Retaining its futuristic vibes, Mighty Switch Force! 2 continues its presentation of a welcoming citadel with modern and sprinkled organic features, though its world is experiencing less upheaval than the last time. The familiar crimson skies make up most of the backgrounds, but a fair share also portray peaceful conditions, both being decorated with a colour scheme that pops as it accompanies the finer environment details.
Great depth perception is another means of consistency with the first game, but where the sequel differs to some degree is by having dotted embers flutter upwards on the 3D Screen, furthering the immersive effect 3D has on the environment. As always, lovely sprite work is in healthy supply, with very fluid motions and a few new enemy designs that share the responsiveness of those introduced in the original. The Hooligan Sisters in particular have more personality now, each donning new outfits and mild behaviours in line with the steamy environment.
The exceptional audio work, however, is what really brings out the best in the game. The highly energetic chiptune soundtrack played such an indispensable role in the original thriving, and the same is true of Mighty Switch Force! 2: The music is as infectious and pulsating as ever. One track puts you in the crowd of a club open only to robots; another carries a thin 80s vibe while being set to a "hyperized" dial; and yet others sound extremely familiar and rooted in the 16-bit era but can nonetheless easily be identified with. Following after Mighty Switch Force! Hyper Drive Edition, dubstep once again plays a part in some compositions, but it's always done with relative restraint, care and taste, never becoming overbearing. I strongly advise you to plug in a set of headphones while playing, for then you will really appreciate the rich bass at the heart of these irresistible tracks.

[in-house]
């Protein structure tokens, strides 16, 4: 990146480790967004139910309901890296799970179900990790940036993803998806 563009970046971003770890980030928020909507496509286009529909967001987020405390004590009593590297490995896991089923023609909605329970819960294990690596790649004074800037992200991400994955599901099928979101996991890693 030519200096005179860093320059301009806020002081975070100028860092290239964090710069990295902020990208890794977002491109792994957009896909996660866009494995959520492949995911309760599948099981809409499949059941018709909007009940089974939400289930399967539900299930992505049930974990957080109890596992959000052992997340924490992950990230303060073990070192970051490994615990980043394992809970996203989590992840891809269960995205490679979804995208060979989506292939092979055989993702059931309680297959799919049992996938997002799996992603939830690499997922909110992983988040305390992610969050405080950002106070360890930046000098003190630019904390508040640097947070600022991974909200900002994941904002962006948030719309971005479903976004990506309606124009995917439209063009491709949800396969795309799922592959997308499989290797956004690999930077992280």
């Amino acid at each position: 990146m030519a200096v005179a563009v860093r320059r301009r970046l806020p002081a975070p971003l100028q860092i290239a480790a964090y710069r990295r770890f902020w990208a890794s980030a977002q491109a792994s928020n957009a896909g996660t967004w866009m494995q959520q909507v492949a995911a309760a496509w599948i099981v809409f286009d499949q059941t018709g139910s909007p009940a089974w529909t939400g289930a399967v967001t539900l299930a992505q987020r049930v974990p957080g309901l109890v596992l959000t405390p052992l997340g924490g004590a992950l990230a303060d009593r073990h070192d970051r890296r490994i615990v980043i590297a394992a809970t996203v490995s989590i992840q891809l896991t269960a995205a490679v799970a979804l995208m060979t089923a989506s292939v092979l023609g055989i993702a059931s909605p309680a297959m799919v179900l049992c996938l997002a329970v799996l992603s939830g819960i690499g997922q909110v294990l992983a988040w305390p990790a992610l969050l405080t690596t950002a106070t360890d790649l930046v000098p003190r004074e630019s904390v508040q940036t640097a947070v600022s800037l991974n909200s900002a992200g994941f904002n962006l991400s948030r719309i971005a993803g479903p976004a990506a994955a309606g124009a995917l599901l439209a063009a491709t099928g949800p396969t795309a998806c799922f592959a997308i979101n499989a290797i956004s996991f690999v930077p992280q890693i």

Not to be overlooked are the sound effects, which are very well done on their own, and there's a better circulation with Patty's voice clips. Prior to a recent patch, the audio in Hyper Drive Edition needed re-balancing, and while the sound effects here at times collide with the music for superiority, I wouldn't go so far as to say corrective measures are necessary for Mighty Switch Force! 2.
What deserves special mention is the game's incredibly spunky theme song, executed internally and rendered as a full-blown vocal arrangement. It's a real treat and it's something listeners will immediately adore, with the backup vocals really helping it come alive. With lines like "Rescue Girl, yeah you are the world to me / And I promise I'll be there for you forever" and "Set the world aflame / Life just ain't the same," the devotion is nothing short of heartwarming. Really in all these ways, WayForward has performed more than responsibly, with the soundtrack really completing the package as the pivotal component that it is.